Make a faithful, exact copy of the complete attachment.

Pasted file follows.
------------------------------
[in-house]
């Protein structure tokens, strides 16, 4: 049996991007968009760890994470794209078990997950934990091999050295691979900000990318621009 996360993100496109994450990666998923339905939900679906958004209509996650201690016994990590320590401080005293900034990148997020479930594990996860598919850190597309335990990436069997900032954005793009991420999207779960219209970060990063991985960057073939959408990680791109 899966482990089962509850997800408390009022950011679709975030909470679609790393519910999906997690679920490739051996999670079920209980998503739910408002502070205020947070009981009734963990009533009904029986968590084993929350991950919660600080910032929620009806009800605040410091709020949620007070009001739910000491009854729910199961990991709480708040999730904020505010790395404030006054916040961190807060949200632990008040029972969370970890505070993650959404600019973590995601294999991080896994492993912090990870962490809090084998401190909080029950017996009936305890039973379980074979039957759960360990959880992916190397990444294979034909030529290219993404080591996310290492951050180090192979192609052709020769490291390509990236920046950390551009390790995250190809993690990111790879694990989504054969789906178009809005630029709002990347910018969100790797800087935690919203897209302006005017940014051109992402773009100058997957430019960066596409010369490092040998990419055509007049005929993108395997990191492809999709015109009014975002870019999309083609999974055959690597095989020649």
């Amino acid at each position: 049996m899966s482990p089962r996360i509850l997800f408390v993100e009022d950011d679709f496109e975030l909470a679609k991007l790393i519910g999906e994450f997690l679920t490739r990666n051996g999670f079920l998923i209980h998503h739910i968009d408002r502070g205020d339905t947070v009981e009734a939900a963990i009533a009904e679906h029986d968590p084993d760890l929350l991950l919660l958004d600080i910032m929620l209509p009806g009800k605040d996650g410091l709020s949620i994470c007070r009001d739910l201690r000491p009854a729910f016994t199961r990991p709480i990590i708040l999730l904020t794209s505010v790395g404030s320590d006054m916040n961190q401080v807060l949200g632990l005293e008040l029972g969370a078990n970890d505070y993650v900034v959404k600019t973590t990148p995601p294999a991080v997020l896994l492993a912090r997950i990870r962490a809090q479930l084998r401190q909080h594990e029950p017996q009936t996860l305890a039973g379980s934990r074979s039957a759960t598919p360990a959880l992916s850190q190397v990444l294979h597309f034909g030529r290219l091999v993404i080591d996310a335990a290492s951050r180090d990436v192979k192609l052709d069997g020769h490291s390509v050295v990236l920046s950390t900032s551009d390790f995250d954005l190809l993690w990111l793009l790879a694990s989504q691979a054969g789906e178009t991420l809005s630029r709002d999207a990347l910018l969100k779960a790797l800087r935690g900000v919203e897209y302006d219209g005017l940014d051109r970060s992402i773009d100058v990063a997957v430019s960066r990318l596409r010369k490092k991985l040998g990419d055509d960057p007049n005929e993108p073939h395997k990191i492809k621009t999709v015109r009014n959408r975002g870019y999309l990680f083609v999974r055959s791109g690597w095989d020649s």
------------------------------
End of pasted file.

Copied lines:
[in-house]
């Protein structure tokens, strides 16, 4: 049996991007968009760890994470794209078990997950934990091999050295691979900000990318621009 996360993100496109994450990666998923339905939900679906958004209509996650201690016994990590320590401080005293900034990148997020479930594990996860598919850190597309335990990436069997900032954005793009991420999207779960219209970060990063991985960057073939959408990680791109 899966482990089962509850997800408390009022950011679709975030909470679609790393519910999906997690679920490739051996999670079920209980998503739910408002502070205020947070009981009734963990009533009904029986968590084993929350991950919660600080910032929620009806009800605040410091709020949620007070009001739910000491009854729910199961990991709480708040999730904020505010790395404030006054916040961190807060949200632990008040029972969370970890505070993650959404600019973590995601294999991080896994492993912090990870962490809090084998401190909080029950017996009936305890039973379980074979039957759960360990959880992916190397990444294979034909030529290219993404080591996310290492951050180090192979192609052709020769490291390509990236920046950390551009390790995250190809993690990111790879694990989504054969789906178009809005630029709002990347910018969100790797800087935690919203897209302006005017940014051109992402773009100058997957430019960066596409010369490092040998990419055509007049005929993108395997990191492809999709015109009014975002870019999309083609999974055959690597095989020649």
């Amino acid at each position: 049996m899966s482990p089962r996360i509850l997800f408390v993100e009022d950011d679709f496109e975030l909470a679609k991007l790393i519910g999906e994450f997690l679920t490739r990666n051996g999670f079920l998923i209980h998503h739910i968009d408002r502070g205020d339905t947070v009981e009734a939900a963990i009533a009904e679906h029986d968590p084993d760890l929350l991950l919660l958004d600080i910032m929620l209509p009806g009800k605040d996650g410091l709020s949620i994470c007070r009001d739910l201690r000491p009854a729910f016994t199961r990991p709480i990590i708040l999730l904020t794209s505010v790395g404030s320590d006054m916040n961190q401080v807060l949200g632990l005293e008040l029972g969370a078990n970890d505070y993650v900034v959404k600019t973590t990148p995601p294999a991080v997020l896994l492993a912090r997950i990870r962490a809090q479930l084998r401190q909080h594990e029950p017996q009936t996860l305890a039973g379980s934990r074979s039957a759960t598919p360990a959880l992916s850190q190397v990444l294979h597309f034909g030529r290219l091999v993404i080591d996310a335990a290492s951050r180090d990436v192979k192609l052709d069997g020769h490291s390509v050295v990236l920046s950390t900032s551009d390790f995250d954005l190809l993690w990111l793009l790879a694990s989504q691979a054969g789906e178009t991420l809005s630029r709002d999207a990347l910018l969100k779960a790797l800087r935690g900000v919203e897209y302006d219209g005017l940014d051109r970060s992402i773009d100058v990063a997957v430019s960066r990318l596409r010369k490092k991985l040998g990419d055509d960057p007049n005929e993108p073939h395997k990191i492809k621009t999709v015109r009014n959408r975002g870019y999309l990680f083609v999974r055959s791109g690597w095989d020649s």